Fish out of water in the park

We spent Labor Day afternoon in the shade of a newly planted tree, upwind from a gargantuan new fountain/sculpture at the center of Confluence Park, rechristened post-9/11 as America the Beautiful Park. Perhaps our city councilmen were thinking that Katharine Lee Bates, looking down from Pikes Peak, might have been describing just the spot where Fountain Creek meets the Platte, before the city spread out. Now this land sits in the lee of our coal-fired power plant, until recently a lowland neighborhood of unpaved streets and homes with sofas on their porches. If the rest of Colorado Springs residents dared to drive into this white 9th Ward, before it was razed, we would have noticed the bare feet of the unemployed I’m sure.

Our city’s perfect dry high altitude protects our homes from Orkin pests. The lone exception is the area surrounding the steaming cooling towers. It is notoriously roach infested. Perhaps it’s best that the humidity now feeds a vast public lawn between a riverfront trail and railroad tracks.

(We receive two coal trains a day along this track, and when Ft Carson deploys its heavy armor, this is the place to see it. You feel the gravitational pull of the endless procession of Abrams tanks, as impressive as the now-interminable first tracking shots of the Star Wars battlecruisers.)

We stared up into the cloudless sky and thought about our city’s ideal environment, unmarred today by its poor crackers and poorly educated nuts. The park was none-too-crowded, regulated by its access and limited parking. Plenty of adults and children were playing in the fountain, but not too many so as to crowd our blanket. The park seemed a perfect example of successful gentrification of the wrong side of the tracks, but for one point.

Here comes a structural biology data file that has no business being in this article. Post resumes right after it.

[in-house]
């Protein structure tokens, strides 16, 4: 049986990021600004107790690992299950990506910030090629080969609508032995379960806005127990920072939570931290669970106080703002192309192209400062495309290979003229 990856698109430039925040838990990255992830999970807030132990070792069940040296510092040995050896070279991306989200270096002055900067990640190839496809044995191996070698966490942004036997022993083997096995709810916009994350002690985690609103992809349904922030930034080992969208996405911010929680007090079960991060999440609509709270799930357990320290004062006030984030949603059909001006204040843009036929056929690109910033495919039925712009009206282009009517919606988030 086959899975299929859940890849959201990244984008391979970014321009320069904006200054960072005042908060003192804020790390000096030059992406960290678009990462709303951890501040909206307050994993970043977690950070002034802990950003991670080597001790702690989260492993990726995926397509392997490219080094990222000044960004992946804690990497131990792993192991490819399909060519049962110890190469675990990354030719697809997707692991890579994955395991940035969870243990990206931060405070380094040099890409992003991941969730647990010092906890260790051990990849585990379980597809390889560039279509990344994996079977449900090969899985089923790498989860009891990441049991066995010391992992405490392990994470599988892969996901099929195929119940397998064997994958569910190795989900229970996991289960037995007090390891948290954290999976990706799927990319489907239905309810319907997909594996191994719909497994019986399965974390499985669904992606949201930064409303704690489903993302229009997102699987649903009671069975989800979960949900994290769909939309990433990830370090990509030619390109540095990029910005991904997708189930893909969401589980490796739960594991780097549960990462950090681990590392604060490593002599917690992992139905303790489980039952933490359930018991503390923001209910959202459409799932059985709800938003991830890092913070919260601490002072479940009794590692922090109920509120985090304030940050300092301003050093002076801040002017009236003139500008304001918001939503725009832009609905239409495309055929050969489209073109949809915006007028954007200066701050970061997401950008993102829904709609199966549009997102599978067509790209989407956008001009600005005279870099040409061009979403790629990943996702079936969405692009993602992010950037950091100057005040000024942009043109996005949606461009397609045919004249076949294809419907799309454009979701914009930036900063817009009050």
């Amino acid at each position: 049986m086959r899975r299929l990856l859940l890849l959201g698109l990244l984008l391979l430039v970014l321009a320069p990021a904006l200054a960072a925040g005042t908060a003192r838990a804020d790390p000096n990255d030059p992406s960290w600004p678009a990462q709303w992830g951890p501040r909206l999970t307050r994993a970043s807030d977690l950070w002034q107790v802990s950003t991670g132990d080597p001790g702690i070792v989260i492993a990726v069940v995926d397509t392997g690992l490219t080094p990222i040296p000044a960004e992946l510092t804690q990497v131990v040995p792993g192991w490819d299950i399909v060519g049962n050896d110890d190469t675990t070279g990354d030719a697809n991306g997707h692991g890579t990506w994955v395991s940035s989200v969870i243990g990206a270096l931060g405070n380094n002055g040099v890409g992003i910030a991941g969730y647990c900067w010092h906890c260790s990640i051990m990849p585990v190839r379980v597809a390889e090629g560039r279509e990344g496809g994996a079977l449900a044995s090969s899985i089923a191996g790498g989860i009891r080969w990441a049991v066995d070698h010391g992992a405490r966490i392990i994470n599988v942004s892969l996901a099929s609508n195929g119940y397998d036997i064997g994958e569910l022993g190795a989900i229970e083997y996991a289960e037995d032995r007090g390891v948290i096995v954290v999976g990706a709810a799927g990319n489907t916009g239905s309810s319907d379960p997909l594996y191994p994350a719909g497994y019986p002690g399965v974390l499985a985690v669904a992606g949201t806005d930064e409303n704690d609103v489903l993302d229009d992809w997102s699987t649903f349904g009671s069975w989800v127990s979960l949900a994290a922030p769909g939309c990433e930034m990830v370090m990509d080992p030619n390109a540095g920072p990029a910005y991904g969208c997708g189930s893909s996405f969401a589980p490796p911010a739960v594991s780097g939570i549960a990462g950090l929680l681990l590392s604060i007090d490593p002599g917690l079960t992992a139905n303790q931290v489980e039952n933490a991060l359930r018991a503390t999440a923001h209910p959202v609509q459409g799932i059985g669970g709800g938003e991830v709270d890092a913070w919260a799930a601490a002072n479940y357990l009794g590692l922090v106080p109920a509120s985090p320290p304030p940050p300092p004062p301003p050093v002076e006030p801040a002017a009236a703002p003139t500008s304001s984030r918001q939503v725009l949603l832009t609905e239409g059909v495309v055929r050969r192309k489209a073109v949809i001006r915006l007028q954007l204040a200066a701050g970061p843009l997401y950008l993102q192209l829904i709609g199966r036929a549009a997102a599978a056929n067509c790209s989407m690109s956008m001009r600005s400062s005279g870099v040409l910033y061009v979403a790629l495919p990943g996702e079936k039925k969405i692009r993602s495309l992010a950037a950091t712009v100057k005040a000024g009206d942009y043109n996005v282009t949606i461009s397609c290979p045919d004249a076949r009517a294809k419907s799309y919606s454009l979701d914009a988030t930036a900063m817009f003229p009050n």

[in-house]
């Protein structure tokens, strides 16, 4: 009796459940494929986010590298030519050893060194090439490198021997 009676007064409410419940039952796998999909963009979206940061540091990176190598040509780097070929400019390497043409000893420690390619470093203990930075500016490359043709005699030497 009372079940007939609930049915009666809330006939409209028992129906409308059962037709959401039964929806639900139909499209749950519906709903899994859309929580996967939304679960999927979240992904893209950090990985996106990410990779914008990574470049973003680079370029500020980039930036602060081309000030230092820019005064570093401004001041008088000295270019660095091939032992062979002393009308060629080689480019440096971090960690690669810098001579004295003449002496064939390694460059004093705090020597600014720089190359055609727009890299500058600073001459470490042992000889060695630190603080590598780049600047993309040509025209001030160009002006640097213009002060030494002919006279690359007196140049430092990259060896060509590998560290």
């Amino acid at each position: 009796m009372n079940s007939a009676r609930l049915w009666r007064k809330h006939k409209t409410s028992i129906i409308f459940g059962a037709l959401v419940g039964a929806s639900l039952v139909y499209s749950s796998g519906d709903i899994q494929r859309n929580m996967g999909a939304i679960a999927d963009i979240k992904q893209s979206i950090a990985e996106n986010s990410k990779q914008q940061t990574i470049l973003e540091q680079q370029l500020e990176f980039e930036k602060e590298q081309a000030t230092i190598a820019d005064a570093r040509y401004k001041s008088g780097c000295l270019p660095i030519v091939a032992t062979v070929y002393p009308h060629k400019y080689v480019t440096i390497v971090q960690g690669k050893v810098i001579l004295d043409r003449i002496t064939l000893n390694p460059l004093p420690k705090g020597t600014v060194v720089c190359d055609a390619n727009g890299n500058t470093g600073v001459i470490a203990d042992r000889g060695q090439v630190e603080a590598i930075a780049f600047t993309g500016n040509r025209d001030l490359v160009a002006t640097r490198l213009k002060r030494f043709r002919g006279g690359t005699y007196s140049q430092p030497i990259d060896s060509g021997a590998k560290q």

There’s something about animated water sculptures that gets in my craw, and today I caught a glimpse of what it is. The Julie Penrose fountain in ATB Park, which resembles a large Hotwheels loop-de-loop, and the downtown Uncle Wilber Fountain, are two popular public works which draw children in the summer days, to splash about in the heat. They’re public art with a practical application I suppose. Squinting into the watery mist, I recognized that application: the hijacked city fire-hydrant.

Middle class America left the jacking of hydrants to the land-locked urban neighborhoods, preferring to build public pools for their children. Swimming pools could provide respite and recreation, plus physical exercise and jobs. The fire-hydrant, as I saw today, is a throwback to not much for your money. It’s running through the sprinkler for cement bound fat kids. Exuberant, elated, screeching with glee, none-the-less fat children acquiring no aquatic experience, their energies taxed for nothing, offered poor prospects and a poor excuse for an afternoon.

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Eric Verlo

About Eric Verlo

On sabbatical
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